| Abstract|| |
Background and Purpose: Extracranial superficial temporal artery (STA) calcification is an unusual finding seen in patients with chronic kidney disease and has unknown ramifications with respect to intracranial ischemic disease. We sought to determine the association between the risk factors for vascular calcification and this rare phenomenon, in patients with chronic renal failure, and to assess the coexistence of cerebral ischemia. Materials and Methods: Medical records and laboratory data on risk factors for vascular calcification were retrospectively retrieved for 453 patients with a discharge diagnosis of end-stage renal disease (ESRD). CT head examinations were reviewed to identify and associate STA calcification with 1) risk factors for the vascular calcification, 2) intracranial artery calcification, and 3) cerebral ischemia (white matter and/or cortical ischemic changes). Results: STA calcification was present in 9.9% (45/453) of the studied cohort. The prevalence of cerebral ischemia was 24.4% (11/45) in patients with STA calcification and 9.3% (38/408) in patients without it. Diabetes mellitus (OR: 2.56, 95% CI: 1.059-6.208; P=0.037) was independently associated with the risk of STA calcification. The risk of cerebral ischemia, however, was not related to STA calcification (P=0.221). Conclusion: The presence of diabetes mellitus is important in describing the risk of STA calcification in patients with ESRD, whereas age, gender, hypertension, serum calcium, serum phosphate, or serum hemoglobin levels are not. The risk of cerebral ischemia is not related to STA calcification but has the strongest association with diabetes mellitus.
Keywords: Cerebrovascular disease; end-stage renal disease; superficial temporal artery calcification
|How to cite this article:|
Anwar Z, Zan E, Carone M, Ozturk A, Sozio SM, Yousem DM. Superficial temporal artery calcification in patients with end-stage renal disease: Association with vascular risk factors and ischemic cerebrovascular disease. Indian J Radiol Imaging 2011;21:215-20
|How to cite this URL:|
Anwar Z, Zan E, Carone M, Ozturk A, Sozio SM, Yousem DM. Superficial temporal artery calcification in patients with end-stage renal disease: Association with vascular risk factors and ischemic cerebrovascular disease. Indian J Radiol Imaging [serial online] 2011 [cited 2020 Aug 14];21:215-20. Available from: http://www.ijri.org/text.asp?2011/21/3/215/85371
| Introduction|| |
Vascular calcification is a common complication in chronic kidney disease (CKD). , While it can occur in the presence of normal renal function, as in the course of atherosclerosis or diabetes mellitus (DM), the prevalence and extent of vascular calcification are markedly increased in the later stages of CKD.  It is frequently associated with atherosclerotic lesions ,,,,, and patients with end-stage renal disease (ESRD) or CKD-stage 5 experience markedly advanced atherosclerotic disease of the intracranial vasculature. , Vascular calcifications have a number of adverse hemodynamic consequences that can cause cardiac, vascular, and brain diseases. ,,,, However, the occurrence of superficial temporal artery (STA) calcification is much less common, even in patients with CKD.
The STA, a branch of the external carotid artery, has anecdotally been observed to demonstrate calcification on head CT examinations [Figure 1] and [Figure 2]. To the best of our knowledge, radiologically evident STA calcification has never been studied in relation to ESRD or any other clinical entity. We sought to investigate STA calcification in patients with ESRD and establish, if there was any, association between its presence and 1) the risk factors for vascular calcification; 2) intracranial carotid, vertebral, and basilar artery calcification; and 3) cerebral ischemia. Our contention was that STA calcification would be linked to risk factors for vascular calcification, have a high association with vascular calcification intracranially, and portend more severe cerebral ischemia than in those ESRD patients without STA calcification.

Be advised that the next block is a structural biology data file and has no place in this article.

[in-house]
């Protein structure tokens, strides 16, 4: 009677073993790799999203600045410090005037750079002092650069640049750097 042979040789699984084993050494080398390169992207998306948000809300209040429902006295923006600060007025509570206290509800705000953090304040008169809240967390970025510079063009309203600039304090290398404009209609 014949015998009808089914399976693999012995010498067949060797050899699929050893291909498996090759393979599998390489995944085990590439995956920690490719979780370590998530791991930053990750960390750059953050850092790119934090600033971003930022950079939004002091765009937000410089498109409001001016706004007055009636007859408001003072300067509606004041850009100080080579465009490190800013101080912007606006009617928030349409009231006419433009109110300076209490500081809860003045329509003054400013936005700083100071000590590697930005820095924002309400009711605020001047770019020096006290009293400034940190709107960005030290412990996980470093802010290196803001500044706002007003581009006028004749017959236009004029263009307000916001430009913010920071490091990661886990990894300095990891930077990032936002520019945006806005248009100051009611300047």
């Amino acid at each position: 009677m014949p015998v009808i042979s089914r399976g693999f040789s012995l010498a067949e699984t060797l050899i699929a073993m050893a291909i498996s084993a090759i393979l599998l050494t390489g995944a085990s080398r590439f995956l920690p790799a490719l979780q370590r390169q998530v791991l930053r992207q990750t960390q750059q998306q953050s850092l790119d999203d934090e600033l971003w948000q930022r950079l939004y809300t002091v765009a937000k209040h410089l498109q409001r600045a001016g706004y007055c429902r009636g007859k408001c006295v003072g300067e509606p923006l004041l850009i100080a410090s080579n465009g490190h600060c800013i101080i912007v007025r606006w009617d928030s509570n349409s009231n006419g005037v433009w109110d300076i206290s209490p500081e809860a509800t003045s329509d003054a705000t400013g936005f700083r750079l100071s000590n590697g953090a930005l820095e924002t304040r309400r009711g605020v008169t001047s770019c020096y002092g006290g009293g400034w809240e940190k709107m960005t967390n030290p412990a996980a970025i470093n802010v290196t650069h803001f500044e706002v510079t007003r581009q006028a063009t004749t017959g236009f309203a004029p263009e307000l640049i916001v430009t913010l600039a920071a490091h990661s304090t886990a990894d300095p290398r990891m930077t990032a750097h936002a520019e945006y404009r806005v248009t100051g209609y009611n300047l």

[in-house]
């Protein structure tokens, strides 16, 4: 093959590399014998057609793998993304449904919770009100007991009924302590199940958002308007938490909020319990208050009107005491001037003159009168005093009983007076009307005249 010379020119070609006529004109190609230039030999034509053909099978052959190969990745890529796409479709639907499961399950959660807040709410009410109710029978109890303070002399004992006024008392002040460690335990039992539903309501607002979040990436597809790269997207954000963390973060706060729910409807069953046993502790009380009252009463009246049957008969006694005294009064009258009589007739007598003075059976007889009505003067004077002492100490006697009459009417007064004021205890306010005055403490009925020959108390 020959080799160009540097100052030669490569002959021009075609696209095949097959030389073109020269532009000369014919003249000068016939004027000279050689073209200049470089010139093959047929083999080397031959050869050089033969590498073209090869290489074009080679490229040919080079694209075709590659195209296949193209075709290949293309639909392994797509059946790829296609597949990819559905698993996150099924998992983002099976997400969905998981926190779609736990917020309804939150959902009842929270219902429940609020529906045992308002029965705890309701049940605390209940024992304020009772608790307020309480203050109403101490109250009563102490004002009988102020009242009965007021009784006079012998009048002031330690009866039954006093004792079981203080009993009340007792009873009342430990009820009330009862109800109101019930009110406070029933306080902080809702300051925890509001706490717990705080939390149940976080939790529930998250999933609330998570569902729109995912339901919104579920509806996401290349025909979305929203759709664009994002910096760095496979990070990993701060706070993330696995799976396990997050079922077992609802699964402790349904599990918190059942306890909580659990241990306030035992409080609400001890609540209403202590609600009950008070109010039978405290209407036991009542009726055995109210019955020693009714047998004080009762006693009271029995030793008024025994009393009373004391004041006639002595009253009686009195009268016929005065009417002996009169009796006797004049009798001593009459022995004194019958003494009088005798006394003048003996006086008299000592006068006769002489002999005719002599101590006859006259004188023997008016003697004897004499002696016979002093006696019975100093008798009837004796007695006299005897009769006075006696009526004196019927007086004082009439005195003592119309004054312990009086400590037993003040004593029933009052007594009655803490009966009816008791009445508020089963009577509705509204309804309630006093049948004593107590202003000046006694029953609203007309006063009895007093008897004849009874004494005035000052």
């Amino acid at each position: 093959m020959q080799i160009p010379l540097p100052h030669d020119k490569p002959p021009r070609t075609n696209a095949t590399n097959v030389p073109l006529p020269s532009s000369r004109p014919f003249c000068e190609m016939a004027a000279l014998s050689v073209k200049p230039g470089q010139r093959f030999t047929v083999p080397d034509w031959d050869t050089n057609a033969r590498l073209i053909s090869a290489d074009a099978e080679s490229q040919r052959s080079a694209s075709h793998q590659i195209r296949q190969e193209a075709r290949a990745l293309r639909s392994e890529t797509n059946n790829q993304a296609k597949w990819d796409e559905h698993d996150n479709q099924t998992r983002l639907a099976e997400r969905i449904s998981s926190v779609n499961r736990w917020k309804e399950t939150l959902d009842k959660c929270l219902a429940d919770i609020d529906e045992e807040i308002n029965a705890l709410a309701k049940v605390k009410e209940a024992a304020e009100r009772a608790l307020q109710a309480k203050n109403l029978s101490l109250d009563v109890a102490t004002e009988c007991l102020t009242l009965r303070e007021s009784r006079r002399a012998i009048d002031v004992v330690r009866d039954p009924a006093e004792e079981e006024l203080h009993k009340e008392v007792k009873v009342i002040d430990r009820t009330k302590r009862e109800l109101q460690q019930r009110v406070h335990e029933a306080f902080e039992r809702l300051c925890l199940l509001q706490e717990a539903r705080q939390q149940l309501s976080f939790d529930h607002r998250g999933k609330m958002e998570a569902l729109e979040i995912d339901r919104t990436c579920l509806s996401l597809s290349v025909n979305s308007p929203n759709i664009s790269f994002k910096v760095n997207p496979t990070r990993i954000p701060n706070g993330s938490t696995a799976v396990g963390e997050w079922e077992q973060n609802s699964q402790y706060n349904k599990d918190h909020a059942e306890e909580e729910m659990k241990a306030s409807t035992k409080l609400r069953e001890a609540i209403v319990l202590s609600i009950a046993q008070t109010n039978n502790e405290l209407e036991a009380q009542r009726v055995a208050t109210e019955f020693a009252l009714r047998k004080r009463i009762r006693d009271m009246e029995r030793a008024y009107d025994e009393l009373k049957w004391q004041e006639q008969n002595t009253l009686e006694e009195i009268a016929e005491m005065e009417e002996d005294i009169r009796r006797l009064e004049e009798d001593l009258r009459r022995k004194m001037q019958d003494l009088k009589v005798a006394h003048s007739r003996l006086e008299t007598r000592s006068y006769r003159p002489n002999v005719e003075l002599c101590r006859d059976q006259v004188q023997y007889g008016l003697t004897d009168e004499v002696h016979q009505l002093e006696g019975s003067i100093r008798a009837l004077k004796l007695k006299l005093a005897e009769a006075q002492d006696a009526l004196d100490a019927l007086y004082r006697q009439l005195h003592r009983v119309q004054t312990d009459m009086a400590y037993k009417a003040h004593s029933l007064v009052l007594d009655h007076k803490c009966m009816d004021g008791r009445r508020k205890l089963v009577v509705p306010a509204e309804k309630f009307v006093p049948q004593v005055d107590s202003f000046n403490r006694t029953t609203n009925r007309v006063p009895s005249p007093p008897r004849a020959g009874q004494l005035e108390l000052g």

|Figure 1: Axial CT scan of the head of an 84-year-old diabetic, hypertensive male with ESRD shows multiple, bilateral, calcific foci (arrows) in the STA|
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|Figure 2: Axial CT scan of the head of a 55-year-old nondiabetic, hypertensive male with ESRD shows multiple, bilateral, calcific foci (arrows) in the STA|
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| Materials and Methods|| |
Research design and patients
Our Institutional Review Board approved the retrospective review of patient data for this study. Informed consent was waived by the Institutional Review Board, and the study was compliant with the Health Insurance Portability and Accountability Act. Between October 2005 and December 2007, 453 patients with a discharge diagnosis code of ESRD (ICD-9 585.6) or CKD-stage 5 (ICD-9 585.5) in the electronic patient record (EPR) were identified by the information technology group at our institution.
EPR software was used to retrieve laboratory data and access medical records for all the patients. Medical records were used to ascertain the following variables: age, gender, race, and documentation for established history of DM, hypertension (HTN), and laboratory data variables most temporally associated with the time of the patient's head CT scans; these included serum hemoglobin (Hb), calcium (Ca), albumin (alb), phosphorous (P), intact parathyroid hormone (iPTH), and creatinine (Cr).
CT head examinations for all patients were reviewed. All CT examinations had been performed on a multidetector computed tomography (MDCT) system. Bone window CT images were reviewed to identify calcific foci in the STA, supraclinoid segment of the internal carotid artery (ICA), the vertebral artery (VA), and the basilar artery (BA) through direct visualization of the vessels. Measurement of Hounsfield units was employed in cases of ambiguity. ,
Ischemic changes for white matter and/or cortical hypodensities were documented on the associated brain windows of the same CT scans. The official reports of the scans were also consulted to make this determination. At the time of brain CT review for ischemic changes, the reviewers were also identifying STA calcifications but were unaware of the presence or absence of any risk factors for vascular (and by extension, STA) calcifications.